If an employer discovers their plans may be viewed as discriminatory or they prefer not to implement coverage changes impacting pregnant or LGBTQ participants (i.e. cover pregnancy termination or gender dysphoria and related services), or have a self-funded plan currently with a blanket exclusion, they should seek legal advice. These exclusions are likely to be under scrutiny and have the potential to cause serious disruption to the employer should a regulatory agency issue new guidance that requires a fast compliance time frame and could have the potential to trigger regulatory oversight in the future.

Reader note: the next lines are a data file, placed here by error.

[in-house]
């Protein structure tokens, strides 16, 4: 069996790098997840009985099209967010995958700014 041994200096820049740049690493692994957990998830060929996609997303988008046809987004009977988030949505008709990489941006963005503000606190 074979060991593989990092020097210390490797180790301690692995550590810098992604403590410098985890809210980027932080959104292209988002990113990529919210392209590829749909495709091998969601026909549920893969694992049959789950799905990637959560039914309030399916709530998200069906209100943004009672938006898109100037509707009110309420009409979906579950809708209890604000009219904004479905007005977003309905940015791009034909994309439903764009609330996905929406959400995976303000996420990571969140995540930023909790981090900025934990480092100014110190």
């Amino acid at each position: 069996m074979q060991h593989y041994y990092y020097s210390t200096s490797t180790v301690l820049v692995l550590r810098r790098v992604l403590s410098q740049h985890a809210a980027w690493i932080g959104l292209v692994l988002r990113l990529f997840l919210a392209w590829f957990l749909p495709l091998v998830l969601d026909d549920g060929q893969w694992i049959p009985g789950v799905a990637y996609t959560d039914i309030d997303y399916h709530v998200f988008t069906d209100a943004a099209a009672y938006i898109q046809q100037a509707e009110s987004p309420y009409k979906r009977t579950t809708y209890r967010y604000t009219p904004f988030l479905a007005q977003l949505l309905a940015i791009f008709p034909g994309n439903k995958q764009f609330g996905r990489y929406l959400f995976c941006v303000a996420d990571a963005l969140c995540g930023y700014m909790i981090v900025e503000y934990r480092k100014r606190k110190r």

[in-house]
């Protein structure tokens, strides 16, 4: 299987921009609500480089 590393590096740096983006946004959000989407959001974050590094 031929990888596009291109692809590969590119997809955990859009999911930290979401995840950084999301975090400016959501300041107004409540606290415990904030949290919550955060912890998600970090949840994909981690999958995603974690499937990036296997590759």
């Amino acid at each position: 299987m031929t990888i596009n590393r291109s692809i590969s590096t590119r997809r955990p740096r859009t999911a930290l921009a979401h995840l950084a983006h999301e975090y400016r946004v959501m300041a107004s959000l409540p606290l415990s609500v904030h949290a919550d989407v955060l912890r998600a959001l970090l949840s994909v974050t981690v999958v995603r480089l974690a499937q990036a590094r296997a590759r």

This document was authored by the Alera Group Compliance team. Alera Group based in Deerfield, IL serves thousands of clients nationally in employee benefits, property and casualty, risk management and wealth management. Alera Group is the 15th largest independent insurance agency in the country. The information provided in this alert is not, is not intended to be, and shall not be construed to be, either the provision of legal advice or an offer to provide legal services, nor does it necessarily reflect the opinions of the agency, our lawyers or our clients. This is not legal advice. No client-lawyer relationship between you and our lawyers is or may be created by your use of this information. Rather, the content is intended as a general overview of the subject matter covered. Those reading this alert are encouraged to seek direct counsel on legal questions. © 2021 Alera Group Inc. All Rights Reserved.